Wabi sabi

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What is it?

Sabi originally meant chill, lean or withered. Wabi meant the misery of living alone.
time the term has evolved to represent an aesthetic appreciation of the passage of time and its effect. It refers to things that tarnish, rust, decay and age.

s it a positive thing?

Yes and no. You would not call your business wabi sabi. That would be like naming your martial arts class 'Deterioration Tai Chi'.


Wabi sabi embraces the melancholy as well as the upbeat aspects of life. Your favourite Uncle has died and you smile at their memory; happiness and love tinged with regret.
An old pair of shoes look broken down and useless but you enjoy their comfort despite their fading functionality.
A vase has a crack in it and can no longer hold water but you cannot bear to throw it out. An old bucket in your garden has rusted in the rain and has a hole in the side.

Nature predominates

Eventually nature has the final say. Everything rots, deteriorates and dies. Wabi sabi appreciation is the acceptance of this process instead of seeking to preserve or halt the inevitable decline.

Wabi sabi is the beauty of things imperfect, impermanent and incomplete.

(Leonard Koren) 


You cannot create wabi sabi. It is not a fashion or a style. By its very nature it refers to processes that occur naturally as things are used, wear out and eventually break down.
As with 'Zen' the term wabi sabi has been adopted in modern UK culture to mean something Asian and exotic.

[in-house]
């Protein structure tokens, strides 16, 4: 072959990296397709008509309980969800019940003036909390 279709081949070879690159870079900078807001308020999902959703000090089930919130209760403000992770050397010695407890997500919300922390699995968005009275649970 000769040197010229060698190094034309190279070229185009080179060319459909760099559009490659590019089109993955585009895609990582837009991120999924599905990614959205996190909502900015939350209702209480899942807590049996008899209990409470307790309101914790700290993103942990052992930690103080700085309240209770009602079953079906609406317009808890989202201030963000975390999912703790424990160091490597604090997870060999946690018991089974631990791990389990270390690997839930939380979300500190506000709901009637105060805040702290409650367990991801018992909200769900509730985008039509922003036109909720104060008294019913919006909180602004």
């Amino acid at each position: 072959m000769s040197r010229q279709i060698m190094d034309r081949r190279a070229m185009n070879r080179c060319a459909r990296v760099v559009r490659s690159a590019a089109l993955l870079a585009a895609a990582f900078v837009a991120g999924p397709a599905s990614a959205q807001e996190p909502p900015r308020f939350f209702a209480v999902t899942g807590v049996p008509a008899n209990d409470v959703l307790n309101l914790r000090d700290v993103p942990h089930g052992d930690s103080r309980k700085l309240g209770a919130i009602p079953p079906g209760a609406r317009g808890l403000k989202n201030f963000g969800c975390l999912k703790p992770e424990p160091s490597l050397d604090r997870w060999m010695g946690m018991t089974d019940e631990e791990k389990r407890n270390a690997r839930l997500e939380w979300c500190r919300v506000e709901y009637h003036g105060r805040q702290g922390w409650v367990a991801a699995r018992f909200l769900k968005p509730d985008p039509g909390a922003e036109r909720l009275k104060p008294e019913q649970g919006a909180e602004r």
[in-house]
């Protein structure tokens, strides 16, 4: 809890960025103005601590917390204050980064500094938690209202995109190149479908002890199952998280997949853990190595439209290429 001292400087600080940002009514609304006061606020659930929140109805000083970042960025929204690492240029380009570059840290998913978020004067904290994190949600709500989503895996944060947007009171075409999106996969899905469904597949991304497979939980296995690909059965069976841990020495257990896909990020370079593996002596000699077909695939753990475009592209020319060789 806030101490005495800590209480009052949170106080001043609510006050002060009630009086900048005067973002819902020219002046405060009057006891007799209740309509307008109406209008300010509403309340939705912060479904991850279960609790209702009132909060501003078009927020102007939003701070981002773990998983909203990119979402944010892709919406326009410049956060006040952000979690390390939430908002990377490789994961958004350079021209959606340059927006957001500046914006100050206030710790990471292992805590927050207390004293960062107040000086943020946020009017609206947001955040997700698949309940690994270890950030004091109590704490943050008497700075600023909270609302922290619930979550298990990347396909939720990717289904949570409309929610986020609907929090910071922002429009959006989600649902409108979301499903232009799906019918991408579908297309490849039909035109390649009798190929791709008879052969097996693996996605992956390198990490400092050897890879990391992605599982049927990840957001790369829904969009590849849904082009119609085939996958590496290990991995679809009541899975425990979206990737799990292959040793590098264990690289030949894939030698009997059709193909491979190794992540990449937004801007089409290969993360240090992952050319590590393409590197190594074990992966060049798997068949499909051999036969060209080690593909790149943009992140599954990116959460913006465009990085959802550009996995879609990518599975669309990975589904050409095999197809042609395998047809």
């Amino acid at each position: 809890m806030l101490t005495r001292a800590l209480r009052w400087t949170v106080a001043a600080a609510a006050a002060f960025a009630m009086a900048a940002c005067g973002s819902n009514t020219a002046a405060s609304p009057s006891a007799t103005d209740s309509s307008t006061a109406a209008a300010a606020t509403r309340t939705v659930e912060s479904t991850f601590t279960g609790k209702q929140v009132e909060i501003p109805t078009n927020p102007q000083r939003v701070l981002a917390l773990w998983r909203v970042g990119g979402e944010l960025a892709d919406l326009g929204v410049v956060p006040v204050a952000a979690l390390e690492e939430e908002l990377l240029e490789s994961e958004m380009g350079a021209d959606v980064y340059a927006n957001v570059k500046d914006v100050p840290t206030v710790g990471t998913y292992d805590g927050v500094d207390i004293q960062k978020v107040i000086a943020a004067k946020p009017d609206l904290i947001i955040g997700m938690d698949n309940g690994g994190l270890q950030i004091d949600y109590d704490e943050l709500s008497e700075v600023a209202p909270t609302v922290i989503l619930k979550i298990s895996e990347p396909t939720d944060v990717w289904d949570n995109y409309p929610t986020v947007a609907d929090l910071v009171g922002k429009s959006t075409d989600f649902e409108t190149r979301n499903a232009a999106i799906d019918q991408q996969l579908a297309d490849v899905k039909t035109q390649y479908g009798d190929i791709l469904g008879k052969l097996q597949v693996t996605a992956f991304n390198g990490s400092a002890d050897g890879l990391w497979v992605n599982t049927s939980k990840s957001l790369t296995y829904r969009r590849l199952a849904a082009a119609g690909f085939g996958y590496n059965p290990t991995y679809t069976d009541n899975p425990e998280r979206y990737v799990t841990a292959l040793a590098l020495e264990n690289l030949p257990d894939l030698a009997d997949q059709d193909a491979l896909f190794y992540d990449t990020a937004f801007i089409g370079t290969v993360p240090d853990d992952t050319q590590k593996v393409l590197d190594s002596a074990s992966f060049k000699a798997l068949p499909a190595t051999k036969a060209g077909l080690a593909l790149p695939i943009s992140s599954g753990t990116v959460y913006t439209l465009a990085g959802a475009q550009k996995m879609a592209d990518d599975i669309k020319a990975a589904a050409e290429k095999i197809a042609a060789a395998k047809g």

Common wabi sabi qualities:

  1. One of a kind

  2. Variable

  3. Relative

  4. There is no progress

  5. Believes in the fundamental uncontrollability of nature

  6. Organic

  7. Soft, vague

  8. Natural process

  9. Crude

  10. Degradation and attrition

  11. Corrosion

  12. Function and utility not so important

  13. Dark and dim

  14. Irregular

  15. Intimate

  16. Unpretentious

  17. Earthy

  18. Murky

  19. Simple

  20. Get rid of all that is unnecessary

  21. Beauty can be coaxed out of ugliness

  22. Focus on the intrinsic

  23. Humility

  24. Earthy

Recommended reading

Leonard Koren has written two excellent books - Wabi-Sabi: For Artists, Designers, Poets and Philosophers and Wabi-Sabi: Further Thoughts.
He examines Zen,
tea ceremony, aesthetics and design in an attempt to unravel a deeper root significance. We highly recommend that you purchase the books.
Another good book is Wabi Sabi: The Japanese Art of Impermanence
by Andrew Juniper.

Dying cricket
how full of
life, his song.


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Page created 2 March 1995
Last updated 04 May 2023